Intellectual Property Law

Hacking software in Batman movie doesn’t infringe on real-life product, says 7th Circuit

Corrected: Saying that moviegoers aren’t likely to confuse fictional hacking software coveted by Catwoman in a recent Batman movie with a similar-sounding real-life product that has a legitimate purpose, a federal appeals court has affirmed a lower court’s dismissal of a trademark infringement suit.

Although Fortres Grand Corp. argued that consumers might be reluctant to purchase its Clean Slate software for fear that it is a hacking program, the Chicago-based 7th U.S. Circuit Court of Appeals wasn’t buying the argument. Even such “unusually gullible hypothetical consumers” couldn’t believe that movie-maker Warner Bros. was actually licensing such a “diabolical hacking tool” in connection with The Dark Knight Rises, the court held in its opinion (PDF) last week.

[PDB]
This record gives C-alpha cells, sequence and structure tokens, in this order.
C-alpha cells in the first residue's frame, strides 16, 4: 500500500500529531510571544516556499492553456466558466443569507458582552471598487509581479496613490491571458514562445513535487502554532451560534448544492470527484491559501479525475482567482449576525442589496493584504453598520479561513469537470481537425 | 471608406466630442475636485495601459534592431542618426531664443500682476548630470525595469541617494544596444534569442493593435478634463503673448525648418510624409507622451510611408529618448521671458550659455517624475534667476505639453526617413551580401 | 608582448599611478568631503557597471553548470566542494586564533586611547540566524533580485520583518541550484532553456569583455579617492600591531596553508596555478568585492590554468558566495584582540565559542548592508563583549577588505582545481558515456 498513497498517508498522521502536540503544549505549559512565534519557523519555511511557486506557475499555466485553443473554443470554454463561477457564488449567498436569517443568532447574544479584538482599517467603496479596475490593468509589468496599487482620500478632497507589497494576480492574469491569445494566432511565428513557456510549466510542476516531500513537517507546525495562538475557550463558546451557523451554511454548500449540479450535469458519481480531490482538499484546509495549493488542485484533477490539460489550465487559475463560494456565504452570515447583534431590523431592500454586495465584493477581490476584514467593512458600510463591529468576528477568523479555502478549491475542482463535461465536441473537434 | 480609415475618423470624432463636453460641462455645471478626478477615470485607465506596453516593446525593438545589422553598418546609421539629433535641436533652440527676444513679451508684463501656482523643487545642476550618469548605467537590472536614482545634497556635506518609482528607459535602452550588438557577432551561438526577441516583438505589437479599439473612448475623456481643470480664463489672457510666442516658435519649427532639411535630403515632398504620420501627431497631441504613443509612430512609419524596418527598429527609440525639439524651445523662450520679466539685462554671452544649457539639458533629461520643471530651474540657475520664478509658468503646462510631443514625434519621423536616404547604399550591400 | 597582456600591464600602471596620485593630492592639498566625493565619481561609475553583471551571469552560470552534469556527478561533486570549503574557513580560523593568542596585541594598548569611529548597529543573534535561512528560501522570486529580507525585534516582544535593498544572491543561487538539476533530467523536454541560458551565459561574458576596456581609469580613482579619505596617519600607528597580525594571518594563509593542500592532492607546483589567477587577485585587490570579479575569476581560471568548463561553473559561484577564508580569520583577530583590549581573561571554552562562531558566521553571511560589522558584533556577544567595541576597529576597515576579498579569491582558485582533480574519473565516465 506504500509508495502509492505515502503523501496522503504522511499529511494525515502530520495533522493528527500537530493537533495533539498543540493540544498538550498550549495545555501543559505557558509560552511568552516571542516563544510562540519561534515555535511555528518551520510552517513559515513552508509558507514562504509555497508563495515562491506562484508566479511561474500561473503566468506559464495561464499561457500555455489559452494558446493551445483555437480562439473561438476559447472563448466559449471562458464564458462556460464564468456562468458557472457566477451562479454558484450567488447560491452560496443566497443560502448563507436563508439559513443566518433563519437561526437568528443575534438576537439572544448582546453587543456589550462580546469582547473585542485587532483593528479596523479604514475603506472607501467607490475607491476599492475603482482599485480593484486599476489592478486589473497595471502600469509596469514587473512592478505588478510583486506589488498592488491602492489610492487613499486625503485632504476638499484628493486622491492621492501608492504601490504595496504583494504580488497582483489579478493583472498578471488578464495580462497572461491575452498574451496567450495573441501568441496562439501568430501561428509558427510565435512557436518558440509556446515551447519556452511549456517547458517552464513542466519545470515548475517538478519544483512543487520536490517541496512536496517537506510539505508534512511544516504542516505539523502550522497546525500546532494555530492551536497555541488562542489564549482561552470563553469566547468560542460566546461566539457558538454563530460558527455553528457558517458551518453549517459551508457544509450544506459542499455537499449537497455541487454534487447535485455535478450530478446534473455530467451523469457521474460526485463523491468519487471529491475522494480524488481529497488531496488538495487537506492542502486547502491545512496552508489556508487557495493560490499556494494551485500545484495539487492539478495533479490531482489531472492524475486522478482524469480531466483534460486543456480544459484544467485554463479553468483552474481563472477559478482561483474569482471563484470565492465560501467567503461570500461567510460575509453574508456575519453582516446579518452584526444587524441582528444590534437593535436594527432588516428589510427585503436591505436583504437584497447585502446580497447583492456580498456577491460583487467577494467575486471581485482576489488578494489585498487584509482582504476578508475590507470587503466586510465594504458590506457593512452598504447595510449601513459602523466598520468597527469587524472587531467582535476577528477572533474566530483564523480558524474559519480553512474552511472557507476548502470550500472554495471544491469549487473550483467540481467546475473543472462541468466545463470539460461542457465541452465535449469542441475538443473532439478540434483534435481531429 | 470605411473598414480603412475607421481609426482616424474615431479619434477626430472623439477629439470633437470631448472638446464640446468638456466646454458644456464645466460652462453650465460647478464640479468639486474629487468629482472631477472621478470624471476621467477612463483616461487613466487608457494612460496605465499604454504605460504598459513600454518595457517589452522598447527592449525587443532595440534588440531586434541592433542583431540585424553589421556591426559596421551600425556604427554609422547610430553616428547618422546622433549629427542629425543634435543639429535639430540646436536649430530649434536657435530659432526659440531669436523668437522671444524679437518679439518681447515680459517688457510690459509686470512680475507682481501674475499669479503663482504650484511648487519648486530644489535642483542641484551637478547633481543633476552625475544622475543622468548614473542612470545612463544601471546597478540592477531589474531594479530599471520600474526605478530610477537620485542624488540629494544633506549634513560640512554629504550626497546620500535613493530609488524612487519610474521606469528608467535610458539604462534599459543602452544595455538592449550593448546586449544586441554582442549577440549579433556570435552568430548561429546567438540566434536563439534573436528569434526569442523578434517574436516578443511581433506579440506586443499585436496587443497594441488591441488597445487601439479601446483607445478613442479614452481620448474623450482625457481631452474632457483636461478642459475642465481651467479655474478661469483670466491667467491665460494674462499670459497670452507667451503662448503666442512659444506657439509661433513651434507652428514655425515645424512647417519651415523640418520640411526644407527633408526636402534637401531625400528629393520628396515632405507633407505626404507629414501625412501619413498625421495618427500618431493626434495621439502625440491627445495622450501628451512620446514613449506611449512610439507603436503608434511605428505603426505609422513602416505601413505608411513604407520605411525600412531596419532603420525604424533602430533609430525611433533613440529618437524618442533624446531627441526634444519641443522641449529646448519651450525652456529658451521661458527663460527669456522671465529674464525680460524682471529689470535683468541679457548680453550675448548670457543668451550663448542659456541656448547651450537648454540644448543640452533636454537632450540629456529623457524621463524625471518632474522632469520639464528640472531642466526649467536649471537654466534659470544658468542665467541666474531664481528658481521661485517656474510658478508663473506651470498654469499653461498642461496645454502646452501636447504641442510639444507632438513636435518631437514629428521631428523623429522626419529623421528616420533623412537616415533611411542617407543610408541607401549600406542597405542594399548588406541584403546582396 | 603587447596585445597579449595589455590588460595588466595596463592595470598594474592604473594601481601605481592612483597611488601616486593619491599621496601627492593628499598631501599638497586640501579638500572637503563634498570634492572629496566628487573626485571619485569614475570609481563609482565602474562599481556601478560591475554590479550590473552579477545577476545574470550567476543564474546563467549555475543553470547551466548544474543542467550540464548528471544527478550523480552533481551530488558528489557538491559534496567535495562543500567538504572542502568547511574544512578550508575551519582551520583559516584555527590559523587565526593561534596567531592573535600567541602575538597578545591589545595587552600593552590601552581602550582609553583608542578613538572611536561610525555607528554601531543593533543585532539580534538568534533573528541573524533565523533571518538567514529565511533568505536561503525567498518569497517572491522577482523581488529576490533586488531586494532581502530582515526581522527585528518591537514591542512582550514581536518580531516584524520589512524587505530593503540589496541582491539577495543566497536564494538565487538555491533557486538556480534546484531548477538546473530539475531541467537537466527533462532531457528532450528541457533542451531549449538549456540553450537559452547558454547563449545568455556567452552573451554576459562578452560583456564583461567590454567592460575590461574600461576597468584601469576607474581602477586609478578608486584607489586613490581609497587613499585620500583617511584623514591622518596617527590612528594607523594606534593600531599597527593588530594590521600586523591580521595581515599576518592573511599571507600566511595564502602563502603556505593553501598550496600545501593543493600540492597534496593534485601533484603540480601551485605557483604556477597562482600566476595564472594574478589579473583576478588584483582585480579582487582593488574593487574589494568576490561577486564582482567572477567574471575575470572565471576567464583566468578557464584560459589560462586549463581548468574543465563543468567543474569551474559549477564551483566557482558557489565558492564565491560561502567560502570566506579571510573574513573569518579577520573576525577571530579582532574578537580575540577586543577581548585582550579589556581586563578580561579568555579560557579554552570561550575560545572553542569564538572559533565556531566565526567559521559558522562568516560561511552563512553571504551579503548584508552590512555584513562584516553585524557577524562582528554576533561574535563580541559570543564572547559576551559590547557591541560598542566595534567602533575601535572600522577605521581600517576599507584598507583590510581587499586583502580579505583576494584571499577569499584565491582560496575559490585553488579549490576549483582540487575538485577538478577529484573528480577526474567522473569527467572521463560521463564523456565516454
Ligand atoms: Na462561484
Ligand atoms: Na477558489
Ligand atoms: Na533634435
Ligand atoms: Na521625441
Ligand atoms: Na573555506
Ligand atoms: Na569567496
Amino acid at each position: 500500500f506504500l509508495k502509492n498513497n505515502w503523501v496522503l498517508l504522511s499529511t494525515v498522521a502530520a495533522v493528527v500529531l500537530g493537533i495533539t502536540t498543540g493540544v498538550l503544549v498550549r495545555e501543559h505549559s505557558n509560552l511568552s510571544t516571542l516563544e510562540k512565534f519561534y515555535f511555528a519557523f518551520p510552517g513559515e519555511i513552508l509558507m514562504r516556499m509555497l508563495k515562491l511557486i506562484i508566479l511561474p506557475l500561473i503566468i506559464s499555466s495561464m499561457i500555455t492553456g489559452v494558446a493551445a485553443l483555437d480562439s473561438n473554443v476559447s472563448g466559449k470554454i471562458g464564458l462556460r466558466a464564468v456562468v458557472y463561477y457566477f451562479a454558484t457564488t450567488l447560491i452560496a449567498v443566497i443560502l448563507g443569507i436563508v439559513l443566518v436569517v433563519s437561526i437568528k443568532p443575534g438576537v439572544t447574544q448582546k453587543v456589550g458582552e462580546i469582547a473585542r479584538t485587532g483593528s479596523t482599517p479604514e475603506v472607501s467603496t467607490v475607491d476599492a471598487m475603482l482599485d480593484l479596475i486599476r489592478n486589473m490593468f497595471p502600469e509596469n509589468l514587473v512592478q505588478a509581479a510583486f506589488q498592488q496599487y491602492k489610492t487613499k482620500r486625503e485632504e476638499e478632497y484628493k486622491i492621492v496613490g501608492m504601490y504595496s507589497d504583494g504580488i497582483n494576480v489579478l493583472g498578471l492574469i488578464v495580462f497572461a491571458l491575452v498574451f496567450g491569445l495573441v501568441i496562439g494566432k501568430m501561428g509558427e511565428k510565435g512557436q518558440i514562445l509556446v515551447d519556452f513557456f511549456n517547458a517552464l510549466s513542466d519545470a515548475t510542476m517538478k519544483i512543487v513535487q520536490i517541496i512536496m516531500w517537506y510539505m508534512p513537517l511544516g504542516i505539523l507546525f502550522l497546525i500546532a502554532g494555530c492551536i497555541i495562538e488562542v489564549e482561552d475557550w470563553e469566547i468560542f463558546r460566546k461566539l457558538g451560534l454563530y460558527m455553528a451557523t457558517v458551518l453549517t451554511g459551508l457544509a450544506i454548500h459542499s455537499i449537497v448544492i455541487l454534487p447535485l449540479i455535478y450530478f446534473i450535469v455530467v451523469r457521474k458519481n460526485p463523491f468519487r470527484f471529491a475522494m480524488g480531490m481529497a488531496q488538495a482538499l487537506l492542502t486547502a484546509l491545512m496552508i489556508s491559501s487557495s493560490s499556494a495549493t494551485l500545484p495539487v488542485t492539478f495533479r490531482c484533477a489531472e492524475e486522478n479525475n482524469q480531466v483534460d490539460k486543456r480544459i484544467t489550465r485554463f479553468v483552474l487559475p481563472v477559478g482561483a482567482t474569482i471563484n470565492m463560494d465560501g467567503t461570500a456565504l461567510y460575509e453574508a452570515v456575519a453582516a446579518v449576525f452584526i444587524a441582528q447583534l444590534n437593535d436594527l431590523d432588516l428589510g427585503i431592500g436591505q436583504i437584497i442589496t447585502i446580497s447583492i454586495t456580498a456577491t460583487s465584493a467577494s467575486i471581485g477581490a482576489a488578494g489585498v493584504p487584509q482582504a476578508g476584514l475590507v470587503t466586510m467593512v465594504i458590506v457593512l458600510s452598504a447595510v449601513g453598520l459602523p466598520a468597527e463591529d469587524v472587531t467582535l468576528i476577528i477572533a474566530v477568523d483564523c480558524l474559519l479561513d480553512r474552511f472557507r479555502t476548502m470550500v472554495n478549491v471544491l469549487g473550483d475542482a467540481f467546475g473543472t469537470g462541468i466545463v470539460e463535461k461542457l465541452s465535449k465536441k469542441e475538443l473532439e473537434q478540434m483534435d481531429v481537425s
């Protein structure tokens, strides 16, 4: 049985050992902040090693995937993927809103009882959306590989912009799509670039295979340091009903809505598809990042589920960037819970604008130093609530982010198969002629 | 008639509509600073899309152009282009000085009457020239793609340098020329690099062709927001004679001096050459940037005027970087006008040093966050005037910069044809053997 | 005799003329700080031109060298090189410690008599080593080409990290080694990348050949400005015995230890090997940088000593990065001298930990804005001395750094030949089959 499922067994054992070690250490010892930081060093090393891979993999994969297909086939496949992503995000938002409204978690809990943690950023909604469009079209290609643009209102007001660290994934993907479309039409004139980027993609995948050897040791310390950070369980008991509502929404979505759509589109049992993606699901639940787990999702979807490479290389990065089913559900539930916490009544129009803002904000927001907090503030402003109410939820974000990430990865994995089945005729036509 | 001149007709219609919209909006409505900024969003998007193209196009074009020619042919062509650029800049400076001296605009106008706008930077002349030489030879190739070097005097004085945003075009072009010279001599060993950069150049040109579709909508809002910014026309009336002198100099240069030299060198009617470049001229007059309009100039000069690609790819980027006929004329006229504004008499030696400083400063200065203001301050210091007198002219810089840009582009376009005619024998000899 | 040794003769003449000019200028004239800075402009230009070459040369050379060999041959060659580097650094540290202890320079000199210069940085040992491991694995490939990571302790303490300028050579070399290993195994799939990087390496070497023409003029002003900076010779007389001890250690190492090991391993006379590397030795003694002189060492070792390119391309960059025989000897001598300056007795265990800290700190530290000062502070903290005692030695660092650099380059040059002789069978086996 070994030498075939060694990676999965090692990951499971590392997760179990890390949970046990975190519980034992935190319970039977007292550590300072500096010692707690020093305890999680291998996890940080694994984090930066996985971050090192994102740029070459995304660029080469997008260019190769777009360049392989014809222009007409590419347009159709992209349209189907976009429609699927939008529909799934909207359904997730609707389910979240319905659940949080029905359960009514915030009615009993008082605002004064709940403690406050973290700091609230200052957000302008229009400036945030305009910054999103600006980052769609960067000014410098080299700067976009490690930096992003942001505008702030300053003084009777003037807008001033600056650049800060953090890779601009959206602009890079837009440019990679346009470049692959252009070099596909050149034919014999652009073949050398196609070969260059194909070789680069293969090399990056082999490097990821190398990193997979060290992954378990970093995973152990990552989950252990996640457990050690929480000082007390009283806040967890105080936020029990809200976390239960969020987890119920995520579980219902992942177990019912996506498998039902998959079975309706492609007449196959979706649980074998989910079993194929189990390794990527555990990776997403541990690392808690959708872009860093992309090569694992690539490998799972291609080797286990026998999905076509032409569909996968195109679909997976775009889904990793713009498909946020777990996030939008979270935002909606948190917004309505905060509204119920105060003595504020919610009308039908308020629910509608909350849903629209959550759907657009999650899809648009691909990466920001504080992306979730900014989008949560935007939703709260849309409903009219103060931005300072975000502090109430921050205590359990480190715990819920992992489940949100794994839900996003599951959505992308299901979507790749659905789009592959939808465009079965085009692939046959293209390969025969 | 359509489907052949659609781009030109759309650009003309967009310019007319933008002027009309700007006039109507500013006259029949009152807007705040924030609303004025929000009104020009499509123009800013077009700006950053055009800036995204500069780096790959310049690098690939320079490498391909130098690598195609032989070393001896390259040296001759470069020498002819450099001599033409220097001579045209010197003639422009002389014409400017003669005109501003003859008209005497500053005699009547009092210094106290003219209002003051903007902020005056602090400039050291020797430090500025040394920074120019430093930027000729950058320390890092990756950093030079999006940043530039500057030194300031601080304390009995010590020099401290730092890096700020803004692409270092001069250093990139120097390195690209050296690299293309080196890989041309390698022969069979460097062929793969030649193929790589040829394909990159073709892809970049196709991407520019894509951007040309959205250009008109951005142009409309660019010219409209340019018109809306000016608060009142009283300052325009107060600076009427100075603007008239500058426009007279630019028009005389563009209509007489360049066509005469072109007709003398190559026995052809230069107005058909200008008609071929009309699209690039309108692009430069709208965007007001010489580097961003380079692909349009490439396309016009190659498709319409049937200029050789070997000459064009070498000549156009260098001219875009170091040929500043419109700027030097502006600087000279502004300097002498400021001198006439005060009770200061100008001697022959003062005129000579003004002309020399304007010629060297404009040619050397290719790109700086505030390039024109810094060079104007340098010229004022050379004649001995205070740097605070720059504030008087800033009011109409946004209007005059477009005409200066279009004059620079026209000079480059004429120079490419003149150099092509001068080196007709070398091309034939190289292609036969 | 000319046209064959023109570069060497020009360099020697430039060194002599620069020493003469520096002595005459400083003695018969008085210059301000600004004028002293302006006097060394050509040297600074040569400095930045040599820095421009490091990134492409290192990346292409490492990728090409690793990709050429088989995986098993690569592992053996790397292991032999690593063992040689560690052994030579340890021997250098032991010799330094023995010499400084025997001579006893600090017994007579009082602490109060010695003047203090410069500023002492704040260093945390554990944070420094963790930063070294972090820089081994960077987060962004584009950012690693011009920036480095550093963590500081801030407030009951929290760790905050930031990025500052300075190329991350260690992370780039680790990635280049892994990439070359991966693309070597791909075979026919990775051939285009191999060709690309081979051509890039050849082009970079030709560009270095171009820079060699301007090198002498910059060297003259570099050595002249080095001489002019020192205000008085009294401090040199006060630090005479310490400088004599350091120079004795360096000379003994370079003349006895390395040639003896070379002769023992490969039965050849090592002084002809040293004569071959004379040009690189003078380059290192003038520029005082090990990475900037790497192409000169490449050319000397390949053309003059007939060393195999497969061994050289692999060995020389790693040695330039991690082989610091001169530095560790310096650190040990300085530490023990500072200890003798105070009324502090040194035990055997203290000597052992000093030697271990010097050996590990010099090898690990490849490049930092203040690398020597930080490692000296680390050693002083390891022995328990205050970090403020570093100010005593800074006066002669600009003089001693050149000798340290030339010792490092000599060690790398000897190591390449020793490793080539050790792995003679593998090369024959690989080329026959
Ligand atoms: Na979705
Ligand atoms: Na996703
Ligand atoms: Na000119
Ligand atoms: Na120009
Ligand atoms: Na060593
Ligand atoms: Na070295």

“Fortres Grand has alleged no facts that would make it plausible that a superhero movie and desktop management software are ‘goods related in the minds of consumers in the sense that a single producer is likely to put out both goods,’ ” Judge Daniel Manion wrote for the three-judge panel. He noted that Warner Bros. doesn’t sell any Batman-themed software similar to Clean Slate, Courthouse News reports.

In the movie, Catwoman seeks to use the fictional hacking software to erase globally all of her criminal records throughout the world. In real life, the Clean Slate product sold by Fortes Grand returns a computer to its original set-up after reboot, a feature that is helpful to prevent library-goers and others working on third-party computers from loading them with unauthorized programs.

Updated Aug. 25 to correctly state that Catwoman sought to use the software.

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